Workshop on Approaches to Remote Sensing For Vegetation Biomass Estimation

Workshop on Approaches to Remote Sensing For Vegetation Biomass Estimation

Workshop on Approaches to Remote Sensing For Vegetation Biomass Estimation

February 24-26, 2015, Brisbane, Australia

biomassVegetation biomass is a crucial ecological variable and an important component of the global carbon budget. Improved understanding of the magnitude, condition, seasonal-, and inter-annual dynamics of global biomass stocks will improve key quantitative assessments of the impacts of natural-, or human-induced alterations of the global carbon cycle. Accurate estimation of standing biomass dynamics across the landscape is also critical for researchers, national governments, NGO’s, regional agencies and the private sector keen to use such data for effective natural resource management, assessment of crop biomass, bio-fuels, bushfire-fuel or pasture biomass for animal feed.

Many institutions and countries are actively investing in-, and exploring approaches for more operationally integrating conventional ground measurements of biomass, and scaling these to broader regions with the aid of remote-sensing and models. While the choice of methodologies being evaluated at present depends upon a number of factors, including purpose of the data, density of available ground data, allometrics data, access to relevant remote sensing data and technologies, capacities and resources, and the potentials and limitations of various measurements and monitoring approaches, there are so far no widely accepted wide-area biomass measurement methods agreed-upon yet, that provide the necessary cost-effectiveness and routine mapping certainty at “policy and management-relevant” scales, for use by governments, researchers and the private sector at sub-national, national and global scales.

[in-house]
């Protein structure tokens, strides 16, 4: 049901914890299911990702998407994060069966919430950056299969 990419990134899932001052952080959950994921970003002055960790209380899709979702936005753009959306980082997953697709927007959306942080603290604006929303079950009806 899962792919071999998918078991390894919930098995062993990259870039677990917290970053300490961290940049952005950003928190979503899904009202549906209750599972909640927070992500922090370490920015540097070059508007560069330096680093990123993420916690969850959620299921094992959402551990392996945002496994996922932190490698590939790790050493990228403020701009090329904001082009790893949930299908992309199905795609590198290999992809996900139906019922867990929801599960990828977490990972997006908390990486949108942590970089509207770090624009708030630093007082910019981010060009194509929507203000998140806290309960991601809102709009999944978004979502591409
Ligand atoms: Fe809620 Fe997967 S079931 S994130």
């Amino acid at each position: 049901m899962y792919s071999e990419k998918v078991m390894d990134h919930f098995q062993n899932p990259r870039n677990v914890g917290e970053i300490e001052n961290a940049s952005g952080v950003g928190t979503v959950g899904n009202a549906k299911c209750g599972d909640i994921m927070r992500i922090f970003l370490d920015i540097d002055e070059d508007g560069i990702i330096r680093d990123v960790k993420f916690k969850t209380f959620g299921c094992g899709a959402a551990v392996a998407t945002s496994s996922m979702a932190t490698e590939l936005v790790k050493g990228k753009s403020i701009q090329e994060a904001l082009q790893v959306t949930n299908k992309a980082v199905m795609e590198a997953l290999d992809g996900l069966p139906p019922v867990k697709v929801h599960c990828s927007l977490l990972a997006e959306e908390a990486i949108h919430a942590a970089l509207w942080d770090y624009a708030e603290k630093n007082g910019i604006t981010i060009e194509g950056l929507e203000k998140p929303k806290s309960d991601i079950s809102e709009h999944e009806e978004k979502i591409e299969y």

Workshop Objectives

The main workshop goals are therefore: (1) to discuss science and technical details and showcase current methods for remote sensing-based estimation of vegetation biomass, across multiple land-use types, at sub-national, national and global scales, (2) to evaluate the current levels of uncertainty against conventional in-situ measurements and models, as well as (3) their level of “operational applicability and robustness” for routine use by institutional or governments users.

The workshop will be co-hosted by:


For more information about workshop content and schedule, please contact: Christiane Schmullius (GOFC-GOLD/Jena)

Date and Venue:

February 24-26, 2015, with an optional field day, 27 February at Brisbane, Australia.

For more information about workshop logistics (venue, accommodation), please contact: Liz Stower (CSIRO)

Download the workshop program (2.5MB)

Read more at Terrestrial Ecosystem Research Network (TERN) of Australia

Categories: Courses

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